I have had many confidence issues in my life, all of which I have either dealt with or overcome. I have written about some of these issues below.
1. The Bald Patch
2. My height
3. My weight
4. The stutter
5. My lack of belief in myself
6. My career
THE BALD PATCH
Even though to some people it may seem trivial, I was born with a bald patch the size of a ten pence piece. As I went through childhood and especially the teenage years I became more and more self-conscious and paranoid about it.
It was especially noticeable when it rained or when I went swimming as my hair would become wet. People at school would ridicule me and I was forever trying to hide and cover the bald patch even though most people knew about it.
It hurt when people laughed at me and eventually I stopped going swimming altogether.
Out of all of my close male family and friends, I am the shortest at 5ft 4. This probably should not influence my confidence however with people continually looking down on me it did. I have been called many names, the nicest being “Shorty”.
I was always jealous of other people taller than I was. I hoped that one day I might have a late spurt. This never came.
My height affected me with sport. I wanted to be a striker at football however the coaches only wanted people over 6ft tall. At snooker I am constantly have to use the rest which makes it difficult to play up to the best standard and at tennis I was constantly being lobbed. It also meant that I only felt comfortable dating women 5ft 3 and under which reduces the available market considerably.
During senior school I was very thin. This may have been the result of my parents turning vegetarian when I was twelve. At the time there were very few replacement foods and it seemed as though we went from having meat and two veg to just two veg.
As my parents cooked the food I had little option but to also turn vegetarian. After a few weeks I approached them and told them that I missed and wanted to eat meat. They were understanding to a degree and said:
“If you want it, you cook it”
At this age I could only really be bothered to cook properly a few days of the week and that gradually became less and less.
People at school would call me names like skin and bone and my weight became another area of paranoia for me.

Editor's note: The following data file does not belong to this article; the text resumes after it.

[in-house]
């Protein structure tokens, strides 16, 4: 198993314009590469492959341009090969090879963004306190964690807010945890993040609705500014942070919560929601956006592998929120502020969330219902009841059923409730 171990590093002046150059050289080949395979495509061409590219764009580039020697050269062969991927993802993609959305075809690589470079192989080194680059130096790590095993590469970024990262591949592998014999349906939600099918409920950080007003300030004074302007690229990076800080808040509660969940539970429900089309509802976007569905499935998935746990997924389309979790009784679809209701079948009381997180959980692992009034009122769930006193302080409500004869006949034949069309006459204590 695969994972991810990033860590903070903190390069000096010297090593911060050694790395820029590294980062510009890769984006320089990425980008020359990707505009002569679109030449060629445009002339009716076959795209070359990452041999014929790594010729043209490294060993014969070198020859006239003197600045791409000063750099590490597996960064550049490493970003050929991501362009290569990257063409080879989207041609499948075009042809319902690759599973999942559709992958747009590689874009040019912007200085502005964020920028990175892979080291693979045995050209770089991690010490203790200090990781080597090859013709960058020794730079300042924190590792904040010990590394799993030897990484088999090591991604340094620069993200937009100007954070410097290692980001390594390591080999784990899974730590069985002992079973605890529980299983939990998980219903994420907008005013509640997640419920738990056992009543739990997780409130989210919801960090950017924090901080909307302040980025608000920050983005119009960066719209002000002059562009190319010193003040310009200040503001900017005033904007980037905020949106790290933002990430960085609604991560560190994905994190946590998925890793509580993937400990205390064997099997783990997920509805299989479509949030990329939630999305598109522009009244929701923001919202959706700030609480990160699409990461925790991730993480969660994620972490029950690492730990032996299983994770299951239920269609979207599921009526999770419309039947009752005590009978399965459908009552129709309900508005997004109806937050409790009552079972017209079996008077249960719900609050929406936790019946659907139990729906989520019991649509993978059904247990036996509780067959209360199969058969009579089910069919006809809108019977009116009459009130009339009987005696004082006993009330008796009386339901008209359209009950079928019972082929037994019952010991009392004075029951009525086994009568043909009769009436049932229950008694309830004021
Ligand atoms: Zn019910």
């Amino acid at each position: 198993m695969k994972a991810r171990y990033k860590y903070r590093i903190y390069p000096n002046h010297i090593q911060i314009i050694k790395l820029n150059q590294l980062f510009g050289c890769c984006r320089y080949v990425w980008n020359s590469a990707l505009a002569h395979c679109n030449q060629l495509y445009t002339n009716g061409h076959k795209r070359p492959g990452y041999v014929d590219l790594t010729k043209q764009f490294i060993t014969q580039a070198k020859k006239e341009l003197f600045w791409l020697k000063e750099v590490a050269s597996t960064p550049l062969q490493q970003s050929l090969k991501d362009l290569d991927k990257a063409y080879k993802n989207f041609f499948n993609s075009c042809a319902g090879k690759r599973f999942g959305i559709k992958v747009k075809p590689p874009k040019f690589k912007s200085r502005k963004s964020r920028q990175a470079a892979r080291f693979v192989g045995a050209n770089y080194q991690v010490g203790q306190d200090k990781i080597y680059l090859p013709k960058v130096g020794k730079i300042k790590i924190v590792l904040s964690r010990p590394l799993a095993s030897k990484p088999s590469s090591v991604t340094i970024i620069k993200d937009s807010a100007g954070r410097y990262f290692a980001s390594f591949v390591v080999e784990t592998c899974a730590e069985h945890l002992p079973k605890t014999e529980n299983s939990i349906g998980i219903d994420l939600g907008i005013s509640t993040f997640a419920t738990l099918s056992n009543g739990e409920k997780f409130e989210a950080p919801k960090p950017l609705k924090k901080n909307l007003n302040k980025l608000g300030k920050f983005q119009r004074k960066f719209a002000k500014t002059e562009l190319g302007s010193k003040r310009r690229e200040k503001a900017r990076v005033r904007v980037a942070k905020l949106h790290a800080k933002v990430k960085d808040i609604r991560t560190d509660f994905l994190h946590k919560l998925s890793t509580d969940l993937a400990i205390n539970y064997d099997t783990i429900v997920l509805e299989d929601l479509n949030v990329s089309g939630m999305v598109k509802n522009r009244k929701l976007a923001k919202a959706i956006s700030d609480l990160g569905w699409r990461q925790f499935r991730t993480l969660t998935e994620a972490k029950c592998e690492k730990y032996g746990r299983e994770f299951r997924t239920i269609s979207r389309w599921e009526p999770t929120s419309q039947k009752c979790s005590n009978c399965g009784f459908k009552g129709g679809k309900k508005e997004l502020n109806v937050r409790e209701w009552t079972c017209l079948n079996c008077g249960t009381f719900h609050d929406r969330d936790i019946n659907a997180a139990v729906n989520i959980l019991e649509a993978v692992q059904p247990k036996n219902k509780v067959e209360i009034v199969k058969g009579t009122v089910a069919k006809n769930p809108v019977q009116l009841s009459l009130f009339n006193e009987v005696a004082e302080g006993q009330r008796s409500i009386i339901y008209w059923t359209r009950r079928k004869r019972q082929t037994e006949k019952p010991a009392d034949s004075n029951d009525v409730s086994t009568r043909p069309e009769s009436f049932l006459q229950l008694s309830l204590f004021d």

At the age of four I developed a stutter. This became gradually worse as I became older even though my parents were told that I would grow out of it.
For what fluent people would class as simple tasks like reading from a book at school, answering questions, saying my name and address, ordering items at the bar or in a restaurant, and speaking on the telephone became a constant battle.
It was a very frustrating impediment, as I seemed to be able to talk quite fluently to people I knew well and whom I felt comfortable with, but at other times especially under any form of pressure could not say a word.
At the age of twenty two after about eleven months of sheer hard work and practice I managed to overcome the stutter and I now help other people who stutter to achieve fluency as well as helping people with confidence problems.
MY LACK OF BELIEF
I always had a lack of belief in certain areas.
I would notice a female in a bar for example and would want to go over and talk to her but would have the negative attitude of I’m not good enough, why would she be interested in me? I stutter, I have a bald patch, I have a menial job and I am very thin.
Even if I approach her and am successful, I would then be expected to buy her a drink, possibly phone her, possibly meet her parents, and maybe even get married! The thought of attempting these things with a stutter and with a lack of social confidence was far too daunting for me.
I left school at sixteen mainly due to a lack of confidence and the stutter, but then had the problem of finding a job. Again my lack of belief came shining through. Who would want to employ somebody with a stutter, who has a lack of confidence and who is shy around people?
After leaving school at the age of sixteen I now had to find employment. Suffering with a stutter and a general lack of confidence meant that work involving the phone or regular interaction with other people were not really an option.
I decided that I could probably cope with filing duties in an office and eventually gained a position at an insurance company.
I started at the lowest grade, a grade two and the work was routine and mundane. The average time to stay at this level before being promoted was six months. The grade three post involved sharing a phone and this is something I found very difficult to use.
To become upgraded you had to apply in writing to the personal officer and then if you passed the interview were then promoted. My attitude was that if I don’t apply I would stay as a grade two, which is what I wanted. I was probably the only person in the country who did not want to be promoted.
My boss would ask me at regular intervals why I was not applying and I would make up an excuse. To keep him happy I took the insurance exams. After three years I had completed the first qualification which was a set of five exams. To my horror my boss congratulated me by stating that he was upgrading me to a grade three starting Monday without the need of an interview.
This promotion should in effect have given me a confidence boost however with my stutter out of control under the pressure and some of my colleagues mocking me I became more and more withdrawn and depressed.
I would be invited to social events and would make up excuses of why I could not go as I had a lack of belief that I could cope with the occasion and all the socialising involved.